If you participate in the Iowa Democratic Party’s new “virtual” caucus option next February, do you need “virtual” precinct captains to help organize everything? Marianne Williamson’s campaign is planning on figuring out just that with their new plan to organize in Iowa.
Williamson announced the placement of 99 “Virtual Iowa Caucus Captains,” one covering each Iowa county. They’ll be tasked with both recruiting virtual and in-person caucus attendees to turn out for the best-selling author’s presidential bid.
The campaign says about 40% of their captains are from Iowa. The rest are volunteers from around the country who will be in charge of a specific county.
“I’ve always been extremely grateful for my supporters over a 35-year career improving people’s lives,” Williamson said in a press release. “The fact that so many of my non-political followers have joined me on this campaign has inspired me deeply, and I look forward to hearing from our new Virtual Caucus Captains and the great strides they’ll make.”
Although Williamson isn’t too well-known in traditional, national Democratic circles, her social media following is among the largest of the 2020 field of Democrats. She has 2.6 million followers on Twitter alone. Much of that is thanks to the many books she’s written and media appearances she’s made on shows like Oprah. One big opportunity and task for her team is to figure out how to connect with those people and activate them for her campaign.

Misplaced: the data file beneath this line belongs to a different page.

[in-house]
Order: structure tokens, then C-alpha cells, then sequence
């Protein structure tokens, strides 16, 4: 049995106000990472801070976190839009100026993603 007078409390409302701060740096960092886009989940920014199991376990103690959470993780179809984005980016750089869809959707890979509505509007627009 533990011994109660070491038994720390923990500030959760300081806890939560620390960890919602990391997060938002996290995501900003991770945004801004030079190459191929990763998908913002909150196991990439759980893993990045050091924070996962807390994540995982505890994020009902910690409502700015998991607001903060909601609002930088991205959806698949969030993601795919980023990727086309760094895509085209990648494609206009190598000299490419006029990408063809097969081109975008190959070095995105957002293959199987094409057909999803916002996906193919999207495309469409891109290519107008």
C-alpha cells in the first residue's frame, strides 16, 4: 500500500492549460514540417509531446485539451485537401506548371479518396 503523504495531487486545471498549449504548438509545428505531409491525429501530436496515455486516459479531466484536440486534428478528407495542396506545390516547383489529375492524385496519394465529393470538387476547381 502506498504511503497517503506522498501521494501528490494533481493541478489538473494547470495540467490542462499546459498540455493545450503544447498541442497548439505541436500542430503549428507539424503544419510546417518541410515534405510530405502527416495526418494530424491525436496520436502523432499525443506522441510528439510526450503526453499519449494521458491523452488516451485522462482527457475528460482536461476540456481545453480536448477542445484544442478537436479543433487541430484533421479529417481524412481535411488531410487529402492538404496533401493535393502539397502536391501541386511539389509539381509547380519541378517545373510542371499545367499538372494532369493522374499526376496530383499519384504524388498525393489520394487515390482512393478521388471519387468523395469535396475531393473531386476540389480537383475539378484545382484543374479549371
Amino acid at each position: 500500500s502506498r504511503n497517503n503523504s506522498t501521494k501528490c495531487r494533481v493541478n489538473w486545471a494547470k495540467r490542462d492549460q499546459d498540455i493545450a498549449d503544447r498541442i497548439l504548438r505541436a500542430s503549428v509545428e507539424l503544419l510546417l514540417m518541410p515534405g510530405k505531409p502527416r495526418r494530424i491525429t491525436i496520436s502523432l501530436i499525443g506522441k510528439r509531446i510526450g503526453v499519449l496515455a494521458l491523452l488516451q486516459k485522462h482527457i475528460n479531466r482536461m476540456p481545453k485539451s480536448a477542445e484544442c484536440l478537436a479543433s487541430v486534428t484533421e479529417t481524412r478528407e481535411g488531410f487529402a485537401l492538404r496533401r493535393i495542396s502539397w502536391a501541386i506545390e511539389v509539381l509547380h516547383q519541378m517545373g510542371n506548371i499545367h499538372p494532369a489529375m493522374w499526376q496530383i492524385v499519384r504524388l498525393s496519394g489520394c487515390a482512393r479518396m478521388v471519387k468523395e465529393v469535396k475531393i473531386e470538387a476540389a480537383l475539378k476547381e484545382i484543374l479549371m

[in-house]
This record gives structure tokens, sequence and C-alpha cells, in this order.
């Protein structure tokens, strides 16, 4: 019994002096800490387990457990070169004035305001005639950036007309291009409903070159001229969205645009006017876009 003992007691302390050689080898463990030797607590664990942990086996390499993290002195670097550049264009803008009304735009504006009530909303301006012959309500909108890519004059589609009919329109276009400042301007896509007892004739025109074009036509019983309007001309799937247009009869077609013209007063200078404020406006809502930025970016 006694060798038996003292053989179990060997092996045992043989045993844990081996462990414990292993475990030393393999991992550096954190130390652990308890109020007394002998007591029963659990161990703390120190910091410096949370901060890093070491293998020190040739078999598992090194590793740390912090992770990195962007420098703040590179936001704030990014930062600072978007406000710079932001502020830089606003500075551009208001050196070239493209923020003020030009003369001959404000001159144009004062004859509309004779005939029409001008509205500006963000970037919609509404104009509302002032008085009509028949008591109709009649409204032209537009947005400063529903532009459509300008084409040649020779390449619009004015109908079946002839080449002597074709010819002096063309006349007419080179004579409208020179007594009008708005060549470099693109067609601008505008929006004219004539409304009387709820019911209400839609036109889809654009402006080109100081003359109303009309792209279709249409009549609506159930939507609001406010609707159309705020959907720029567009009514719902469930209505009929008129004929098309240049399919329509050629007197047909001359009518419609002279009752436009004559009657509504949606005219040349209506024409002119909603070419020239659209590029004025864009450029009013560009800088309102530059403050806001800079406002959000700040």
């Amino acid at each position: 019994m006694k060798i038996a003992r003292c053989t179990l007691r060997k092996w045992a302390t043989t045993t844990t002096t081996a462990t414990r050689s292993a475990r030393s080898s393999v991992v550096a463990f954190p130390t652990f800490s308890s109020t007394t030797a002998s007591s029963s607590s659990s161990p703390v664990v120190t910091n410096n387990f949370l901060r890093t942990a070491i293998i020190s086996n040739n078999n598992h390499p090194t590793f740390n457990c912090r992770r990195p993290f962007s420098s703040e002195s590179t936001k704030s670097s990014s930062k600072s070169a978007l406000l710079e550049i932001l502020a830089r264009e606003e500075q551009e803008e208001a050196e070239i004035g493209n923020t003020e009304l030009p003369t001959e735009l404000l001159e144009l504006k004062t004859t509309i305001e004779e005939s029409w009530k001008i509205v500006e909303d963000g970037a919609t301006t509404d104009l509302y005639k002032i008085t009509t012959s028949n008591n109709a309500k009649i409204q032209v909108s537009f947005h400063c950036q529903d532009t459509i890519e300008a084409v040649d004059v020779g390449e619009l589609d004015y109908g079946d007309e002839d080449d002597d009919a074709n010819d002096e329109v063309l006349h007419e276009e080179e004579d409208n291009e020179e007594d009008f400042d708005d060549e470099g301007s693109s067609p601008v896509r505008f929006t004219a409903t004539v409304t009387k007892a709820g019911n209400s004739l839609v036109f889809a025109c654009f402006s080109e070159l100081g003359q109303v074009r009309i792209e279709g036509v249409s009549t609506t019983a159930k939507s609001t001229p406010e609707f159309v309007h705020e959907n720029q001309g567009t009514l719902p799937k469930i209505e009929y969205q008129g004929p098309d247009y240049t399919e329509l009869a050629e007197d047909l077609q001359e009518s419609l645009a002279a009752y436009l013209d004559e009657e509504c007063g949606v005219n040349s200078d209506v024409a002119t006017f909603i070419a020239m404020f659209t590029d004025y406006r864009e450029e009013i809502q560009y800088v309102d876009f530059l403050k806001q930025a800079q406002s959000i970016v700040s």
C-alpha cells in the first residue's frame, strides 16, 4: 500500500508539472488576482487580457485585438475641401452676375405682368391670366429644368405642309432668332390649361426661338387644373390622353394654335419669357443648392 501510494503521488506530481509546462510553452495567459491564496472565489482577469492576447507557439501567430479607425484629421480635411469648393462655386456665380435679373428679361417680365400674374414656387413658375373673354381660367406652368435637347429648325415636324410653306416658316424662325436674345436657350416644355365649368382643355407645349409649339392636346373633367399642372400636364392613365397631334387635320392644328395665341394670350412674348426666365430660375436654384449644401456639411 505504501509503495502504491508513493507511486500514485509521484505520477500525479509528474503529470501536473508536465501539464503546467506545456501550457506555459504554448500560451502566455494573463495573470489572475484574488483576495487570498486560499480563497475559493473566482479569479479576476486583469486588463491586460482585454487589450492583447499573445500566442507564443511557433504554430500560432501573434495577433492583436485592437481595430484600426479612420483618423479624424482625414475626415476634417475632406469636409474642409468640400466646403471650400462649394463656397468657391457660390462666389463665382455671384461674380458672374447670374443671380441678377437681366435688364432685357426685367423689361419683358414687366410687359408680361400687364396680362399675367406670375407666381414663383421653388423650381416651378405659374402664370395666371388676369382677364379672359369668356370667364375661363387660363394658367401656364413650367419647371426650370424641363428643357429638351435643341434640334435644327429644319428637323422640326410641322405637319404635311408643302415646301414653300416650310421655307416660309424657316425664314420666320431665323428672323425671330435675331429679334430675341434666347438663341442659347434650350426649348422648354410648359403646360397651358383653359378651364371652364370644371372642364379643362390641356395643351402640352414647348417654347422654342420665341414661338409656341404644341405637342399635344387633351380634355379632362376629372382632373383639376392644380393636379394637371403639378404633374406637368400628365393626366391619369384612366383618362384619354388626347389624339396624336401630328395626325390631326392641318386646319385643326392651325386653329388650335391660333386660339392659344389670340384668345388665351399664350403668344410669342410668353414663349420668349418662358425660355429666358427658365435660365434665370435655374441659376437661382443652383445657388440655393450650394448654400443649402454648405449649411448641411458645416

“We only want to add to the importance of the sacred tradition of in-person Iowa Caucus participation, but we also want to react to the needs of the people and to the changes announced by the IDP,” said Maurice Daniel, National Campaign Manager. “Just like the Iowa Caucuses, the United States does more and more things virtually everyday with telecommuting increasing every year and Facebook even selling devices for people to connect virtually. We believe the Virtual Iowa Caucus Captains will be a winning and cost-effective strategy.”
Given that Iowans can now caucus virtually, either through a phone or computer (the exact details are still being figured out by the state party), organizing supporters online for the caucus is a more viable option. And for smaller campaign teams like Williamson’s, that can help make up for the usual large field operations that most caucus campaigns put together.
“One of the strengths of this campaign is Marianne’s existing network of millions of supporters,” Williamson’s state director Brent Roske said. “Harnessing that power to spread the word about the importance of the Iowa Caucuses, as well as activating pockets of support around the state make this a breakthrough strategy.”
Williamson returns to Iowa this week for a tour through the western part of the state.
by Pat Rynard